The Diverse Books Tag


Naz at ReadDiverseBooks has started up a great conversation on the twittersphere with #DiverseBookBloggers. Those who blog, and are marginally represented in the literature that is widely available for consumption have been able to gather and discuss the needs and importance of representation and diversity. It’s not simply throwing around the word “diverse” and being satisfied with that, but examining nuanced, and respectful portrayals of various cultures, and the positive results that such portrayals can bring about.

Following the enthusiastic response at twitter, Naz then came up with this tag to promote the emerging works of diverse authors out there. With this tag, you can choose books that you’ve already read and would recommend, or ones that you wish to read. If there are none on your tbr list that doesn’t fall in the category, then you can check out lists on goodreads, or simply do a quick Google search. There are a lot of newly published authors representing a wide range of cultures and nationalities, so there’s plenty to choose from.

And as Naz says:

Everyone can do this tag, even people who don’t own or haven’t read any books that fit the descriptions below. So there’s no excuse! The purpose of the tag is to promote the kinds of books that may not get a lot of attention in the book blogging community.”

Anyways, without further ado, here are my picks:

Find a book starring a lesbian character.


I saw this book around tumblr, and have been wanting to read it after reading the blurb. Juliet is just heading off to do an internship after coming out to her family. She’s not sure that her mother will be speaking to her again, and so when she goes off to the internship it’s with hopes that working for her academic idol will help her on her journey in discovering herself. I can’t wait to read this book. I’m always desperately searching for “new adult” books. “New adult” is the term that’s used for stories centering around those who have just left high-school, and there isn’t a whole lot of fiction about that. The fact that this story’s protagonist is also Puerto-Rican, and a lesbian just makes it even more rare, and even better.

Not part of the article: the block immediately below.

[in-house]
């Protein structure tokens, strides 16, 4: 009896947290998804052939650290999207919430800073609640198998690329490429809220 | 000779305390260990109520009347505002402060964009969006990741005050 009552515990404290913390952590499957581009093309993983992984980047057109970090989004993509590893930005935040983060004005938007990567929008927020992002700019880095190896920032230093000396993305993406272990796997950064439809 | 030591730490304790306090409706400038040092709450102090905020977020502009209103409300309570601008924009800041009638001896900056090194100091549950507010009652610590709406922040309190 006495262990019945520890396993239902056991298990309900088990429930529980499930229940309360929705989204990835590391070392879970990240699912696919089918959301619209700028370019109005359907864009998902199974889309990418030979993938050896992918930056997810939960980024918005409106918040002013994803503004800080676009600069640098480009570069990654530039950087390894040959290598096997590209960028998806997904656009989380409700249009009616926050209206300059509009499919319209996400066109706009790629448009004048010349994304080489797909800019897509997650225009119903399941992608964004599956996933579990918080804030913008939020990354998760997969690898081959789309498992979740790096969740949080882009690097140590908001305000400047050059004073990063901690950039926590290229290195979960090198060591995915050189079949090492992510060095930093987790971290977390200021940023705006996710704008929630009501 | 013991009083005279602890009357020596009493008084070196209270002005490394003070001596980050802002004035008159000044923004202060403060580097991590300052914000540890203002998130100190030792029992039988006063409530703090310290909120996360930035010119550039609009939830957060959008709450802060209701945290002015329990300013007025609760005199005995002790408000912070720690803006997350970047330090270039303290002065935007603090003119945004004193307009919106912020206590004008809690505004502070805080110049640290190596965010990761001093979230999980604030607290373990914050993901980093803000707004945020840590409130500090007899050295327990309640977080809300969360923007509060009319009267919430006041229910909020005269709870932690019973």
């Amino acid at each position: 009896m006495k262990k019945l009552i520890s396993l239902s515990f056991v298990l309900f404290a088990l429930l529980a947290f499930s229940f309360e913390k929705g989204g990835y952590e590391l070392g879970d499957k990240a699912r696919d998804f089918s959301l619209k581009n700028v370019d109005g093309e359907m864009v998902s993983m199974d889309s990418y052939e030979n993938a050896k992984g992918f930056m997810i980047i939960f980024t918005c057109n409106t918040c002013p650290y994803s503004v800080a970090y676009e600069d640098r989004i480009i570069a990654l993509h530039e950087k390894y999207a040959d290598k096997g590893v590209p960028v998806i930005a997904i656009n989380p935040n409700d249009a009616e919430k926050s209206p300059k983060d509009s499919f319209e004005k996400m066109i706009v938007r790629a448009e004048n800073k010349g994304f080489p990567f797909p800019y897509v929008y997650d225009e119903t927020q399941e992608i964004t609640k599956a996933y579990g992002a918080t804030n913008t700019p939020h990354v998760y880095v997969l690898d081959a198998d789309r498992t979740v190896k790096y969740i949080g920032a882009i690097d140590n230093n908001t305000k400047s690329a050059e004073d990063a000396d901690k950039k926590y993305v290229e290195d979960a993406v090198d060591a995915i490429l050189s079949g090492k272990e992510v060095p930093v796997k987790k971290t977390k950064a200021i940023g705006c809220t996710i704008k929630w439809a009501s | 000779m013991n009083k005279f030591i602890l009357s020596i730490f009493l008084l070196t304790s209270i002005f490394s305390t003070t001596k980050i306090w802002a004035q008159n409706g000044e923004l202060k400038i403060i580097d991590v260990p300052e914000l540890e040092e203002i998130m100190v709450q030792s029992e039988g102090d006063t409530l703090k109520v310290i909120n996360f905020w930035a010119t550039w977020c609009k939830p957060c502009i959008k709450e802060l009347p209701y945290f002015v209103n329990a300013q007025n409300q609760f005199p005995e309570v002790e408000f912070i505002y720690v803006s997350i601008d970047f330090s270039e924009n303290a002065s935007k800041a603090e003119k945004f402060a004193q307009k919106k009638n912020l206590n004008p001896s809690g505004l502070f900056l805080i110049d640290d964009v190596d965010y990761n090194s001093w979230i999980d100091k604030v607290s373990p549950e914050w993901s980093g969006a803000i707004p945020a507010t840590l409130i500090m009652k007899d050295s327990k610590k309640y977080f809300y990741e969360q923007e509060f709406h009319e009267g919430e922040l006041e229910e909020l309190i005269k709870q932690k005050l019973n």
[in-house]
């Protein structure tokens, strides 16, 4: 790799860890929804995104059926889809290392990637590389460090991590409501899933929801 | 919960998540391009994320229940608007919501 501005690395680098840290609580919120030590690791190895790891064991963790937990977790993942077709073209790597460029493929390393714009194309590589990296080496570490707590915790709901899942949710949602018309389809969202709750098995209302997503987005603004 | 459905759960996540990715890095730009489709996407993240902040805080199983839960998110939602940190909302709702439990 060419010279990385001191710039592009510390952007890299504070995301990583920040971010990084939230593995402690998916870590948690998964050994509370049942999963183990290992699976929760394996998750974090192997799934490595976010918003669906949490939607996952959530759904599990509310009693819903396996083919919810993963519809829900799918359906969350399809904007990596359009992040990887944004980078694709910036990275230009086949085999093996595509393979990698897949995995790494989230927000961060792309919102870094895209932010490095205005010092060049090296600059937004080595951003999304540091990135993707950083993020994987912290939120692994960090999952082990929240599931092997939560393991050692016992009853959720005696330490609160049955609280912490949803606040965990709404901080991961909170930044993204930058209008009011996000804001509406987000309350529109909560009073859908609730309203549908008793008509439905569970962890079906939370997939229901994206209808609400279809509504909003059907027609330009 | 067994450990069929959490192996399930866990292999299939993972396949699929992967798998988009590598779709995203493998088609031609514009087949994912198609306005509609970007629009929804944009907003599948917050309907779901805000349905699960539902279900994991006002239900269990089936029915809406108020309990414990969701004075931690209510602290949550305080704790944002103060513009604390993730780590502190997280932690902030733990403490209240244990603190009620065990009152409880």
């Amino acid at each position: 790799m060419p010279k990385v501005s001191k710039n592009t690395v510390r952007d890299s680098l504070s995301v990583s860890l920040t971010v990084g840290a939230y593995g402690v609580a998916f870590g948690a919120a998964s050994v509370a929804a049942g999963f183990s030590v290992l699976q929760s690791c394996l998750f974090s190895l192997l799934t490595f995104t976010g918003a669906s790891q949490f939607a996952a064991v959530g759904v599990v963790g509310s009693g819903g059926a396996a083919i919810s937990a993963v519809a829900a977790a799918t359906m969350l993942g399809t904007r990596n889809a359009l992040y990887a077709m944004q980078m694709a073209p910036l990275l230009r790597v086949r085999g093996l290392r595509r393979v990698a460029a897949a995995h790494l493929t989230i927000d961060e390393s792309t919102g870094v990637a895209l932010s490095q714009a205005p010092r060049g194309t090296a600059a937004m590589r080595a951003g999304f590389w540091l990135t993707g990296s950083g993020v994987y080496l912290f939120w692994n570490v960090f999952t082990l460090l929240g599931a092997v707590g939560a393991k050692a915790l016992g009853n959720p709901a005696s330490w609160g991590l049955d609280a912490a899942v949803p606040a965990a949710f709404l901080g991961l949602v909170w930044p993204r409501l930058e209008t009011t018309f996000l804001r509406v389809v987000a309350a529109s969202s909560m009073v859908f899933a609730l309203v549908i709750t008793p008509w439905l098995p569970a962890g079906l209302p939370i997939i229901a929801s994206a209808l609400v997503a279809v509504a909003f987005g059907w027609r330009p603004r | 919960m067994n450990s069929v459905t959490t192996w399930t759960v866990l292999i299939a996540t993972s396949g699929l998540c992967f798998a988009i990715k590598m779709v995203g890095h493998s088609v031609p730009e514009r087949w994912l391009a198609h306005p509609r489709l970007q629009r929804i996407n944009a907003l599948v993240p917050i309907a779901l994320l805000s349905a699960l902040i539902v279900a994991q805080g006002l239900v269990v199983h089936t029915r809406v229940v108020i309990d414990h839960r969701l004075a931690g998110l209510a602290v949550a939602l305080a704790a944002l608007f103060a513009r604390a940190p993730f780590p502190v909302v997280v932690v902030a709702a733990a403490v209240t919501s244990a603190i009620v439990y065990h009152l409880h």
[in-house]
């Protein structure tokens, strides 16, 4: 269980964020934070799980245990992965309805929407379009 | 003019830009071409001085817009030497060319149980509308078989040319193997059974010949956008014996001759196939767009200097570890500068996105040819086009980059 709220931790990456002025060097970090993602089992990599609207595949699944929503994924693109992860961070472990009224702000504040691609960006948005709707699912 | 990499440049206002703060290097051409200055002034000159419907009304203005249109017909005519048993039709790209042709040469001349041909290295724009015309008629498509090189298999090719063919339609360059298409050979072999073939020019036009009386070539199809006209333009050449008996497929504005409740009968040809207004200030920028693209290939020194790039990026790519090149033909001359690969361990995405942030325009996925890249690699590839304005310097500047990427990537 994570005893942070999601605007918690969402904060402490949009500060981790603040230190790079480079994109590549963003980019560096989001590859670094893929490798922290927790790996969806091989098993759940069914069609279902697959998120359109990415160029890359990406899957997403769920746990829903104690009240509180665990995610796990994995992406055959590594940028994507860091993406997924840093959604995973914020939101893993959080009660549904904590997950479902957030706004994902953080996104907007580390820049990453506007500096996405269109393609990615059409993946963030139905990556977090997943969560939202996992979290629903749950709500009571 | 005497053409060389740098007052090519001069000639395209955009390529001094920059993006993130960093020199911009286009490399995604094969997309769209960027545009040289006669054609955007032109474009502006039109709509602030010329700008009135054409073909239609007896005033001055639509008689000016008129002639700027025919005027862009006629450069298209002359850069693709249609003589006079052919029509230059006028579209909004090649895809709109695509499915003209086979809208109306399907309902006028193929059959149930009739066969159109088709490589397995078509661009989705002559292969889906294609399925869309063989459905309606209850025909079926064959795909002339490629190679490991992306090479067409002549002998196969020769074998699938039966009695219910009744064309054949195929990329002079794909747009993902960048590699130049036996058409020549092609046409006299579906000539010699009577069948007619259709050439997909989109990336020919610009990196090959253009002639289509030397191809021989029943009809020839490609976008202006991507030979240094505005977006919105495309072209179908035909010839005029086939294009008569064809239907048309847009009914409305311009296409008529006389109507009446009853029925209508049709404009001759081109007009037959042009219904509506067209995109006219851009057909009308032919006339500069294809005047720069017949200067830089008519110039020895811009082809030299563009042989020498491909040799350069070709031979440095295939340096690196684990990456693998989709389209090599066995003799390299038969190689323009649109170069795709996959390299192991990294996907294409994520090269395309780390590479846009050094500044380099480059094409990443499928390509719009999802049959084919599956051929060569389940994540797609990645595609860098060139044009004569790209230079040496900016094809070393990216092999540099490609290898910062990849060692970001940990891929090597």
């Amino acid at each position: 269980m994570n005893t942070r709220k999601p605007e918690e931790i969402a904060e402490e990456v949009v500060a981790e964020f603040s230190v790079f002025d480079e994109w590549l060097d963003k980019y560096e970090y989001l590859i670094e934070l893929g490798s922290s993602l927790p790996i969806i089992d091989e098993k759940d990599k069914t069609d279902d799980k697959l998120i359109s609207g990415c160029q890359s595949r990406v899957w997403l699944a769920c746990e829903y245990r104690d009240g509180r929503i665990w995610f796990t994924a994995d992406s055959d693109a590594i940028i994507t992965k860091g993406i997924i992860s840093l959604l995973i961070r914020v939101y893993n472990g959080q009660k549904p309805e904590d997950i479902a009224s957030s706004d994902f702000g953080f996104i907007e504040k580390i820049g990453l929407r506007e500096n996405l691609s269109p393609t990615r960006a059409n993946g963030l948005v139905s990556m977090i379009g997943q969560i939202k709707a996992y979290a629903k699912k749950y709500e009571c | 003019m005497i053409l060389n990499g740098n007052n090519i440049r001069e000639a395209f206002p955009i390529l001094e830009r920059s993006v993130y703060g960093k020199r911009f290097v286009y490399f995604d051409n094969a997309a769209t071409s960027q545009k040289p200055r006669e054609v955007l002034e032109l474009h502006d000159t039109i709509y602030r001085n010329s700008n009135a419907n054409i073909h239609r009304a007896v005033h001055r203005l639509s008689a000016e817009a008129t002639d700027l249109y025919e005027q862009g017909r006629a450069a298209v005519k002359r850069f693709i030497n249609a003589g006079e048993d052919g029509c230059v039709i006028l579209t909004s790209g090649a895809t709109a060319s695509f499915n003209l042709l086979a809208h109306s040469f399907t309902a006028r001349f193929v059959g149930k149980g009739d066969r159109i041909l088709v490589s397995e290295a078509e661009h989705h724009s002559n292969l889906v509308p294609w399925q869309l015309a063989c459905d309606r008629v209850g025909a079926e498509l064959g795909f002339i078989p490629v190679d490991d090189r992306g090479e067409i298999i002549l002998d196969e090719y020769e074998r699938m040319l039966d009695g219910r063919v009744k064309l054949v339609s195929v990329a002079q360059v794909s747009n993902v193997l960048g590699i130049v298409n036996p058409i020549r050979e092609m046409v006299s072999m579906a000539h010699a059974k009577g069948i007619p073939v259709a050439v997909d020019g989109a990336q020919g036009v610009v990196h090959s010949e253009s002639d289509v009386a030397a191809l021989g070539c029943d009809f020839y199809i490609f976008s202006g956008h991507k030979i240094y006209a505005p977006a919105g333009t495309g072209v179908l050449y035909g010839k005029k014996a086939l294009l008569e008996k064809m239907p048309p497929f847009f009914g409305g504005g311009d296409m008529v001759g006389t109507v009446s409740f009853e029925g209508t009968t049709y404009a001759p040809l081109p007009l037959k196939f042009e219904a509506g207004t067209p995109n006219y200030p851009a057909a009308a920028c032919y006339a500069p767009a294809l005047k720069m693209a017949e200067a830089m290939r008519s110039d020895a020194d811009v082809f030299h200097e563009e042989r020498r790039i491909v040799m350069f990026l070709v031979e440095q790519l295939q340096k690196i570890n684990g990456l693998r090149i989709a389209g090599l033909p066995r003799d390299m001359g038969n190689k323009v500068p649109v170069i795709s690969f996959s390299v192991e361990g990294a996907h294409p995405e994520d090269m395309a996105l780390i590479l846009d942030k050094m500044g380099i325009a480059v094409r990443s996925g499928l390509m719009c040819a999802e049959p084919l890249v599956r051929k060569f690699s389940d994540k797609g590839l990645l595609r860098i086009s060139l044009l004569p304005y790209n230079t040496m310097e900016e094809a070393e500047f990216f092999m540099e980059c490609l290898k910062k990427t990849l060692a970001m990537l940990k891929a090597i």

Find a book set in Latin America.


This book has been sitting on my shelf for over a year or so, and there’s no way I wasn’t going to include it in this list. I’ve read some of Allende’s short stories awhile ago, and her writing is lyrically atmospheric. This widely loved novel of magical realism is an epic story of three generations of the Trueba family, and I can’t wait to immerse myself in this story. And don’t you just love that cover?

Find a book about a person with a disability.


Another book that’s been sitting on my shelf, judging me for still not having read it. Naoki Hgashida wrote this book when he was thirteen years old, and it’s his account of what it’s like to live with autism. It has been lauded for its honesty and heart, and answers all questions about autism that family and friends of individuals of autism have been curious about. I’m not very informed about autism, so I’m definitely looking forward to reading this one.

Find a Science-Fiction or Fantasy book with a POC protagonist.


I’m currently reading this one, and for someone who hasn’t read extensively when it comes to the Science Fiction genre, I’m thoroughly enjoying myself. Phoenix is an “accelerated woman”, a genetic experiment concocted and raised in Tower 7, a mysterious organization that specializes in such experiments. Phoenix has only been “alive” for two years, but has the body of a grown woman, and a mind which consumes and digests information like no other. Soon, however, events transpire that brings Phoenix to the realization that Tower 7 is nothing but a prison, and in an extraordinary burst of flames, she burns herself and her prison-like home down. That’s only the beginning of Phoenix’s journey however. This book is described as one of magical futurism, a unique label that I haven’t come across before. This is the prequel to Who Fears Death, which won the World Fantasy Award. Okorafor is a wonderful storyteller, and this is one I’d definitely recommend.

Find a book set in (or about) any country in Africa.